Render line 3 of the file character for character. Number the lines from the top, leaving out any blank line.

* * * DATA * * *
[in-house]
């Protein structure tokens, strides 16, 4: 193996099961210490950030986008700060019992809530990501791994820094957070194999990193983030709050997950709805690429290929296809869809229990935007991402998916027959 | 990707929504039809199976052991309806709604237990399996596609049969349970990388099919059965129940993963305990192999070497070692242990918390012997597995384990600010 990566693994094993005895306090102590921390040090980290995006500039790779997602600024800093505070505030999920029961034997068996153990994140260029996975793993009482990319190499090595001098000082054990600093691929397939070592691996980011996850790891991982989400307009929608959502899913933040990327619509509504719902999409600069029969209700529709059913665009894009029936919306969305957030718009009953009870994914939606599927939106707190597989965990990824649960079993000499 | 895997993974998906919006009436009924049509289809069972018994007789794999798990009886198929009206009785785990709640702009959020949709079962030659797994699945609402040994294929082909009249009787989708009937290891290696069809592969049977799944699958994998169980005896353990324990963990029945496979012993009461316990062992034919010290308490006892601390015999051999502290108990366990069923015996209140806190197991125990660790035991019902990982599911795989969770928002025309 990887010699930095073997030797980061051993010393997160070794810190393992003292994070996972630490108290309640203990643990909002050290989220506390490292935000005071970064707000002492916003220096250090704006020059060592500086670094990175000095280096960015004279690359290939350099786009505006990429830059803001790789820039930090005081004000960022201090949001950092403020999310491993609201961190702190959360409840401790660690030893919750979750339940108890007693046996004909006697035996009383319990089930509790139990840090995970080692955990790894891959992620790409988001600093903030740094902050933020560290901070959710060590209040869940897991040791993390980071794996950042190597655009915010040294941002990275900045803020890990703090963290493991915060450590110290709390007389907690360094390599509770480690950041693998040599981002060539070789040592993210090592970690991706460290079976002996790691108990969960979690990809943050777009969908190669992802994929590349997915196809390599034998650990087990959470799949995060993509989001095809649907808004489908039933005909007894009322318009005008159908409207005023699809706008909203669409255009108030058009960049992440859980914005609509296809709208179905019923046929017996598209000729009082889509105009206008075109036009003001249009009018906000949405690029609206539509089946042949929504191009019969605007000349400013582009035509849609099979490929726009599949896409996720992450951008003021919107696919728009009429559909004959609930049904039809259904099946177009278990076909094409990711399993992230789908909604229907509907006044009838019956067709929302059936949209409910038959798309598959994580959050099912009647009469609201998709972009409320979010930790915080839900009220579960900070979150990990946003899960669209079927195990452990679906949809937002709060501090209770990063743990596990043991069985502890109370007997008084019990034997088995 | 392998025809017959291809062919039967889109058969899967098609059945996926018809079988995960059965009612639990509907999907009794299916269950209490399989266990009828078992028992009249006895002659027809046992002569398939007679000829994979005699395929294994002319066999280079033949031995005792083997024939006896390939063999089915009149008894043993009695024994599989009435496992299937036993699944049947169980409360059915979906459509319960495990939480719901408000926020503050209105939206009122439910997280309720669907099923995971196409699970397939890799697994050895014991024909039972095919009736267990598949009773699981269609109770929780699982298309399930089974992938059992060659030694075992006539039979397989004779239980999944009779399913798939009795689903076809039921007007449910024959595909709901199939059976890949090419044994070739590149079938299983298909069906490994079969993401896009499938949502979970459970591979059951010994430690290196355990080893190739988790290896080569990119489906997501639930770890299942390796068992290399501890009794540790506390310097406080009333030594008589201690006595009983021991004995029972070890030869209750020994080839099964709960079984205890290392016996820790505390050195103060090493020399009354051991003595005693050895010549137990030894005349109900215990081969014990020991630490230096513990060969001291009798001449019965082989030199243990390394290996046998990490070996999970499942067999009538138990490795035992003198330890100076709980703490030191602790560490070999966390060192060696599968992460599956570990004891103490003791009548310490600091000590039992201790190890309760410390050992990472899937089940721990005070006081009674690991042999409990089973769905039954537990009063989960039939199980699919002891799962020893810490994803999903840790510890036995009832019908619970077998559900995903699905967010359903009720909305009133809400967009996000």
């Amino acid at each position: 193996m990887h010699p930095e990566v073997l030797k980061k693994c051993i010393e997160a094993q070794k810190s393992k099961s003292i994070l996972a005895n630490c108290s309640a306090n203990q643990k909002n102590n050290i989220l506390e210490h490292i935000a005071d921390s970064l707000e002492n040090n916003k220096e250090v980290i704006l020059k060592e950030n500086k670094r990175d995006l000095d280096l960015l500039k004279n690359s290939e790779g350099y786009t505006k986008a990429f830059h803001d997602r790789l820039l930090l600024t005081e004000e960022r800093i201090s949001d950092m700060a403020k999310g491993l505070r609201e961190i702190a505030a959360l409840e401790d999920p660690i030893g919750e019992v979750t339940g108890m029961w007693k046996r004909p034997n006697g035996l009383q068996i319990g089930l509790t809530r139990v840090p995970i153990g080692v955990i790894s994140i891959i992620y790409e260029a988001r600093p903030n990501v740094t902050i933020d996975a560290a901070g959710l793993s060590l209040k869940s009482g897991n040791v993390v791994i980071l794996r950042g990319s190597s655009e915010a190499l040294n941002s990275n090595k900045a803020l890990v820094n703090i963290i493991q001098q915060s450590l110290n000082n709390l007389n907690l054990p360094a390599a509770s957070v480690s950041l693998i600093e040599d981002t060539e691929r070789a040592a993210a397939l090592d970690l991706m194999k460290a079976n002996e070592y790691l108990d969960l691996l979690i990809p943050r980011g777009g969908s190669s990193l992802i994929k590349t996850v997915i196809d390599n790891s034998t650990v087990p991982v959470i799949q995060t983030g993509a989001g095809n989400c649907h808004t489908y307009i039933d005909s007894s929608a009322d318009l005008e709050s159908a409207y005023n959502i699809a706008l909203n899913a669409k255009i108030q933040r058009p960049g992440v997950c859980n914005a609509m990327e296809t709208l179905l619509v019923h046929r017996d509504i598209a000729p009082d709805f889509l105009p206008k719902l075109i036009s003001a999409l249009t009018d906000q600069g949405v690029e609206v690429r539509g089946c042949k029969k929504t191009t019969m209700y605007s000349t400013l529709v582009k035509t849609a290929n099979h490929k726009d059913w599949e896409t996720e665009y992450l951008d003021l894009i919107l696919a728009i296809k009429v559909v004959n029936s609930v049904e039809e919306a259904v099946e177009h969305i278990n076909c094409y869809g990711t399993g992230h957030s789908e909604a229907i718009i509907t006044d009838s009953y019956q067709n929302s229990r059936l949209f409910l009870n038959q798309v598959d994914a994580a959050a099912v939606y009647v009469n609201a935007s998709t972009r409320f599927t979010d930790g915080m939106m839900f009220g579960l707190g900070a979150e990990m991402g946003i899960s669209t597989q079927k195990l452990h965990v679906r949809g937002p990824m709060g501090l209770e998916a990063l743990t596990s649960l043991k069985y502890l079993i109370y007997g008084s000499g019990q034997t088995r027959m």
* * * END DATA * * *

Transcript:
């Amino acid at each position: 193996m990887h010699p930095e990566v073997l030797k980061k693994c051993i010393e997160a094993q070794k810190s393992k099961s003292i994070l996972a005895n630490c108290s309640a306090n203990q643990k909002n102590n050290i989220l506390e210490h490292i935000a005071d921390s970064l707000e002492n040090n916003k220096e250090v980290i704006l020059k060592e950030n500086k670094r990175d995006l000095d280096l960015l500039k004279n690359s290939e790779g350099y786009t505006k986008a990429f830059h803001d997602r790789l820039l930090l600024t005081e004000e960022r800093i201090s949001d950092m700060a403020k999310g491993l505070r609201e961190i702190a505030a959360l409840e401790d999920p660690i030893g919750e019992v979750t339940g108890m029961w007693k046996r004909p034997n006697g035996l009383q068996i319990g089930l509790t809530r139990v840090p995970i153990g080692v955990i790894s994140i891959i992620y790409e260029a988001r600093p903030n990501v740094t902050i933020d996975a560290a901070g959710l793993s060590l209040k869940s009482g897991n040791v993390v791994i980071l794996r950042g990319s190597s655009e915010a190499l040294n941002s990275n090595k900045a803020l890990v820094n703090i963290i493991q001098q915060s450590l110290n000082n709390l007389n907690l054990p360094a390599a509770s957070v480690s950041l693998i600093e040599d981002t060539e691929r070789a040592a993210a397939l090592d970690l991706m194999k460290a079976n002996e070592y790691l108990d969960l691996l979690i990809p943050r980011g777009g969908s190669s990193l992802i994929k590349t996850v997915i196809d390599n790891s034998t650990v087990p991982v959470i799949q995060t983030g993509a989001g095809n989400c649907h808004t489908y307009i039933d005909s007894s929608a009322d318009l005008e709050s159908a409207y005023n959502i699809a706008l909203n899913a669409k255009i108030q933040r058009p960049g992440v997950c859980n914005a609509m990327e296809t709208l179905l619509v019923h046929r017996d509504i598209a000729p009082d709805f889509l105009p206008k719902l075109i036009s003001a999409l249009t009018d906000q600069g949405v690029e609206v690429r539509g089946c042949k029969k929504t191009t019969m209700y605007s000349t400013l529709v582009k035509t849609a290929n099979h490929k726009d059913w599949e896409t996720e665009y992450l951008d003021l894009i919107l696919a728009i296809k009429v559909v004959n029936s609930v049904e039809e919306a259904v099946e177009h969305i278990n076909c094409y869809g990711t399993g992230h957030s789908e909604a229907i718009i509907t006044d009838s009953y019956q067709n929302s229990r059936l949209f409910l009870n038959q798309v598959d994914a994580a959050a099912v939606y009647v009469n609201a935007s998709t972009r409320f599927t979010d930790g915080m939106m839900f009220g579960l707190g900070a979150e990990m991402g946003i899960s669209t597989q079927k195990l452990h965990v679906r949809g937002p990824m709060g501090l209770e998916a990063l743990t596990s649960l043991k069985y502890l079993i109370y007997g008084s000499g019990q034997t088995r027959m």